For e.g., an investor purchases FRN on which it earns a spread of LIBOR+60 bps. The position is then funded at say LIBOR+25 bps. Investor net credit spread is, therefore, 35 bps (60- 25). If the same risk is taken through CDS for a net spread of 30 bps, an asset swap is more favorable.
Key Risks Faced by an Investor in Asset Swap
Here are the risks which are faced by an investor.
#1 – Default Risk
Such investor is looking to earn an appropriate spread for the risk of bond issuer default. Investor normally compares the spread available from this swap to those available from equivalent risk FRN or Credit default swap.
#2 – Liquidity Risk
The asset swap investor buys an illiquid package investment. There is no quoted market price of such a swap. The only realistic way to liquidate it is by terminating the swap at a mark to market value and selling the bond. However, there is no guarantee that the terms of such unwind will yield desirable results.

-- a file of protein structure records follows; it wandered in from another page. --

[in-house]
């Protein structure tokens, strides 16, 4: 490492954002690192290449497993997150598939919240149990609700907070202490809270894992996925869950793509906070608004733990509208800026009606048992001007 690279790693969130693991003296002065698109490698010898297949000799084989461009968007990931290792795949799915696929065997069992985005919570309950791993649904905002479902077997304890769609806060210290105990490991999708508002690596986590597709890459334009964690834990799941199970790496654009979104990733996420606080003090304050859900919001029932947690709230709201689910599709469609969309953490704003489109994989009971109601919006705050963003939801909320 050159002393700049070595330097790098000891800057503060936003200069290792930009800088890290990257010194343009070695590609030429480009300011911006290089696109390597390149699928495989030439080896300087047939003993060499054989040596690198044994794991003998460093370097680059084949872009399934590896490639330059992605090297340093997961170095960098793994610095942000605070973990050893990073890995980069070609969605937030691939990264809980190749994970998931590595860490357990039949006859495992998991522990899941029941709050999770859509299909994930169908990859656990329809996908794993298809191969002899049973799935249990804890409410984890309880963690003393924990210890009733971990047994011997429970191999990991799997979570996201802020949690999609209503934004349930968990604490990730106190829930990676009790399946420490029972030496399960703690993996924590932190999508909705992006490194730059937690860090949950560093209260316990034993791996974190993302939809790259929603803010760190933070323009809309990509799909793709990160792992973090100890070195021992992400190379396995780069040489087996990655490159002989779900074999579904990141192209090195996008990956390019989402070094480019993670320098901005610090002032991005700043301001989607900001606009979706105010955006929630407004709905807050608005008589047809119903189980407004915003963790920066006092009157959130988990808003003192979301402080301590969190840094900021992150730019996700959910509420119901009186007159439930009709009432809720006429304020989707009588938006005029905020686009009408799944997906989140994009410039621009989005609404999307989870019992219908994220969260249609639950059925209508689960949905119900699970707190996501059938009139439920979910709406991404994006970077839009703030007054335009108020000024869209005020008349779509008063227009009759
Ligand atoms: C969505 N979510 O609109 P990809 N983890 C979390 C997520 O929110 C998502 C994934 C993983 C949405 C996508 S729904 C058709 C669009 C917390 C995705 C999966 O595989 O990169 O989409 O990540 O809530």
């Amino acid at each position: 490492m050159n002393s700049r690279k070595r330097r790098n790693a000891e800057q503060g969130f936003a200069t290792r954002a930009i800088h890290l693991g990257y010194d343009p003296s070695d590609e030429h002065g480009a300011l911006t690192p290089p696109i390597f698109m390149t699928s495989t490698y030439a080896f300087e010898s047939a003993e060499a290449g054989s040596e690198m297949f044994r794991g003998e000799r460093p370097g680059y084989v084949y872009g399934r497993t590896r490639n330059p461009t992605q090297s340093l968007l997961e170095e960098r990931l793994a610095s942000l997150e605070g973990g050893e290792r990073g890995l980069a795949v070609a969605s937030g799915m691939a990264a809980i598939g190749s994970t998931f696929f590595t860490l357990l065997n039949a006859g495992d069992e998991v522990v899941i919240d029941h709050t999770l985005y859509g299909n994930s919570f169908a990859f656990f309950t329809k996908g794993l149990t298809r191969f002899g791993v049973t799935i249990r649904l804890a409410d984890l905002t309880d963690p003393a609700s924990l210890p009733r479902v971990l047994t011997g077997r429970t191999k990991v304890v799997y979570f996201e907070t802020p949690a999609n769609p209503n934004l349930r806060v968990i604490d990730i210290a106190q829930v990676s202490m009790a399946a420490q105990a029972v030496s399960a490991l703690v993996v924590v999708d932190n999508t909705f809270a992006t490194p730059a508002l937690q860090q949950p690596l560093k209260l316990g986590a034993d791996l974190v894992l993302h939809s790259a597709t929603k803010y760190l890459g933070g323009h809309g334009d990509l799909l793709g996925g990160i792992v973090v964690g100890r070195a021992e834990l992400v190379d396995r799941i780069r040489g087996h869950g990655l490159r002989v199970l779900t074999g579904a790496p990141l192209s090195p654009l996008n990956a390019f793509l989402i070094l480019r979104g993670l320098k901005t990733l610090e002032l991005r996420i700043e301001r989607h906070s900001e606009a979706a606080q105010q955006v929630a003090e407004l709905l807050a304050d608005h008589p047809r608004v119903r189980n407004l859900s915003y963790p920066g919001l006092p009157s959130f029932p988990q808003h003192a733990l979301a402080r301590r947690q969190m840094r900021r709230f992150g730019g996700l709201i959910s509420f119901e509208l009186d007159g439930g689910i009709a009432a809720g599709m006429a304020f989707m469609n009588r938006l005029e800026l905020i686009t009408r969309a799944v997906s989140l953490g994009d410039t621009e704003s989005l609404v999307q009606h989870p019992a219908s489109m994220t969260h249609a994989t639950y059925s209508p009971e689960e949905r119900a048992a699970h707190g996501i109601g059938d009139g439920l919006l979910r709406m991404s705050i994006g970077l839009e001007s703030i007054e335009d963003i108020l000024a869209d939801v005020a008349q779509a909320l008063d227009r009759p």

#3 – Counterparty Default Risk
This risk is negligible for investment-grade asset swap and is real for high yield transactions. The default of the bond could leave the swap investor to unwind the transaction on terms that cannot be predicted in advance.
#4 – Credit Spread Risk
It is the risks that market credit spread may tighten or widen in response to changing the market view on the default of the issuer or rating change on the instruments.
#5 – Mark to Market Risk